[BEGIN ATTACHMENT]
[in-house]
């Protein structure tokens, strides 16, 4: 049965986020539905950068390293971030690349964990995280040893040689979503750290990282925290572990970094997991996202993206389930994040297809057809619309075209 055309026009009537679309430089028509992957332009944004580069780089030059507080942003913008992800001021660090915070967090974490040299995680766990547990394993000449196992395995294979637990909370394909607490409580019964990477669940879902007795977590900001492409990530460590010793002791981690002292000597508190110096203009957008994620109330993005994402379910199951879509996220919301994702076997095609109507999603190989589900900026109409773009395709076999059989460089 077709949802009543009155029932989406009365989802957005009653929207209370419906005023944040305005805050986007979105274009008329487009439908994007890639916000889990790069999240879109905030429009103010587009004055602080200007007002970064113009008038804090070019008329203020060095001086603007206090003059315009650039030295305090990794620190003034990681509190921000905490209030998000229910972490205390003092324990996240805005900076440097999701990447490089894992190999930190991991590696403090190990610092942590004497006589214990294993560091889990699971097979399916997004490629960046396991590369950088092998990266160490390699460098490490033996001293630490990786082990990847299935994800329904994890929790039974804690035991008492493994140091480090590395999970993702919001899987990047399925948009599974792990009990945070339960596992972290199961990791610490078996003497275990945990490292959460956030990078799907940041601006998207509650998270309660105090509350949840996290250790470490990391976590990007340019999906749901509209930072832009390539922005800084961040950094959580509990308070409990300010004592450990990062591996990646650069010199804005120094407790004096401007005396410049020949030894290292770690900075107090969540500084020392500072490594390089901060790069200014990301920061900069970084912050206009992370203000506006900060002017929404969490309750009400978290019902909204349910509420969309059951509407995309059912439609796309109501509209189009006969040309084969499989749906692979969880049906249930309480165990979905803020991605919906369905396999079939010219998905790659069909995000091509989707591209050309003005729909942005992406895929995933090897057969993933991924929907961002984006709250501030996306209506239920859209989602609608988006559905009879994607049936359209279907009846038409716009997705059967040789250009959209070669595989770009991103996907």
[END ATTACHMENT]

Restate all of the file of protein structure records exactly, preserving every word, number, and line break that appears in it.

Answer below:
[in-house]
């Protein structure tokens, strides 16, 4: 049965986020539905950068390293971030690349964990995280040893040689979503750290990282925290572990970094997991996202993206389930994040297809057809619309075209 055309026009009537679309430089028509992957332009944004580069780089030059507080942003913008992800001021660090915070967090974490040299995680766990547990394993000449196992395995294979637990909370394909607490409580019964990477669940879902007795977590900001492409990530460590010793002791981690002292000597508190110096203009957008994620109330993005994402379910199951879509996220919301994702076997095609109507999603190989589900900026109409773009395709076999059989460089 077709949802009543009155029932989406009365989802957005009653929207209370419906005023944040305005805050986007979105274009008329487009439908994007890639916000889990790069999240879109905030429009103010587009004055602080200007007002970064113009008038804090070019008329203020060095001086603007206090003059315009650039030295305090990794620190003034990681509190921000905490209030998000229910972490205390003092324990996240805005900076440097999701990447490089894992190999930190991991590696403090190990610092942590004497006589214990294993560091889990699971097979399916997004490629960046396991590369950088092998990266160490390699460098490490033996001293630490990786082990990847299935994800329904994890929790039974804690035991008492493994140091480090590395999970993702919001899987990047399925948009599974792990009990945070339960596992972290199961990791610490078996003497275990945990490292959460956030990078799907940041601006998207509650998270309660105090509350949840996290250790470490990391976590990007340019999906749901509209930072832009390539922005800084961040950094959580509990308070409990300010004592450990990062591996990646650069010199804005120094407790004096401007005396410049020949030894290292770690900075107090969540500084020392500072490594390089901060790069200014990301920061900069970084912050206009992370203000506006900060002017929404969490309750009400978290019902909204349910509420969309059951509407995309059912439609796309109501509209189009006969040309084969499989749906692979969880049906249930309480165990979905803020991605919906369905396999079939010219998905790659069909995000091509989707591209050309003005729909942005992406895929995933090897057969993933991924929907961002984006709250501030996306209506239920859209989602609608988006559905009879994607049936359209279907009846038409716009997705059967040789250009959209070669595989770009991103996907």